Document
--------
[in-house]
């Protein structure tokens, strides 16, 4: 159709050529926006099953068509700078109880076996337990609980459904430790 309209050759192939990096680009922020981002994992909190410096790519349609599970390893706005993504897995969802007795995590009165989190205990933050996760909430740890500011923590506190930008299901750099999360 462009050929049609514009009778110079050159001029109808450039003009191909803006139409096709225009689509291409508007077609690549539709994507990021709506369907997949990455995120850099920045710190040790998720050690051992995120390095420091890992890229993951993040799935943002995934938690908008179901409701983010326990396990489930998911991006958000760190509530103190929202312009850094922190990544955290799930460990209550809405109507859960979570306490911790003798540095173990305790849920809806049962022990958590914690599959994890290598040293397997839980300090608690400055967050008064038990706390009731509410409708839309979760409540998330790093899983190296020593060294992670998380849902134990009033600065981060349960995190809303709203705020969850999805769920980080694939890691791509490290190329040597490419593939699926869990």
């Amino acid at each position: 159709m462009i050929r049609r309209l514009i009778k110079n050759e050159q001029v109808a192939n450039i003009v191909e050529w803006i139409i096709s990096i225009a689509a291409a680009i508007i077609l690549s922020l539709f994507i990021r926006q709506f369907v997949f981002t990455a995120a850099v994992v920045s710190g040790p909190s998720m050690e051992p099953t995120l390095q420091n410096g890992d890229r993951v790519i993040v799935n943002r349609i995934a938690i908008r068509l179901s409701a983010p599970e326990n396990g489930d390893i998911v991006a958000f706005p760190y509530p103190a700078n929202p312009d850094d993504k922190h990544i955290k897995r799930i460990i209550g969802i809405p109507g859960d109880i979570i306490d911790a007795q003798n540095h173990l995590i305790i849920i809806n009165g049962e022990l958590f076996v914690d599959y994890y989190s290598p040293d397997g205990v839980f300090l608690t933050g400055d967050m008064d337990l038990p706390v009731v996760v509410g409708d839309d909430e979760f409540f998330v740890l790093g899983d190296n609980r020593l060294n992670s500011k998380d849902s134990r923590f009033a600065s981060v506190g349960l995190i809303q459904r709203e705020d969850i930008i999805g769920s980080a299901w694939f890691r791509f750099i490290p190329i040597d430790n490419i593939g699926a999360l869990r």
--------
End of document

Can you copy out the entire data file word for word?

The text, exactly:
[in-house]
């Protein structure tokens, strides 16, 4: 159709050529926006099953068509700078109880076996337990609980459904430790 309209050759192939990096680009922020981002994992909190410096790519349609599970390893706005993504897995969802007795995590009165989190205990933050996760909430740890500011923590506190930008299901750099999360 462009050929049609514009009778110079050159001029109808450039003009191909803006139409096709225009689509291409508007077609690549539709994507990021709506369907997949990455995120850099920045710190040790998720050690051992995120390095420091890992890229993951993040799935943002995934938690908008179901409701983010326990396990489930998911991006958000760190509530103190929202312009850094922190990544955290799930460990209550809405109507859960979570306490911790003798540095173990305790849920809806049962022990958590914690599959994890290598040293397997839980300090608690400055967050008064038990706390009731509410409708839309979760409540998330790093899983190296020593060294992670998380849902134990009033600065981060349960995190809303709203705020969850999805769920980080694939890691791509490290190329040597490419593939699926869990």
């Amino acid at each position: 159709m462009i050929r049609r309209l514009i009778k110079n050759e050159q001029v109808a192939n450039i003009v191909e050529w803006i139409i096709s990096i225009a689509a291409a680009i508007i077609l690549s922020l539709f994507i990021r926006q709506f369907v997949f981002t990455a995120a850099v994992v920045s710190g040790p909190s998720m050690e051992p099953t995120l390095q420091n410096g890992d890229r993951v790519i993040v799935n943002r349609i995934a938690i908008r068509l179901s409701a983010p599970e326990n396990g489930d390893i998911v991006a958000f706005p760190y509530p103190a700078n929202p312009d850094d993504k922190h990544i955290k897995r799930i460990i209550g969802i809405p109507g859960d109880i979570i306490d911790a007795q003798n540095h173990l995590i305790i849920i809806n009165g049962e022990l958590f076996v914690d599959y994890y989190s290598p040293d397997g205990v839980f300090l608690t933050g400055d967050m008064d337990l038990p706390v009731v996760v509410g409708d839309d909430e979760f409540f998330v740890l790093g899983d190296n609980r020593l060294n992670s500011k998380d849902s134990r923590f009033a600065s981060v506190g349960l995190i809303q459904r709203e705020d969850i930008i999805g769920s980080a299901w694939f890691r791509f750099i490290p190329i040597d430790n490419i593939g699926a999360l869990r």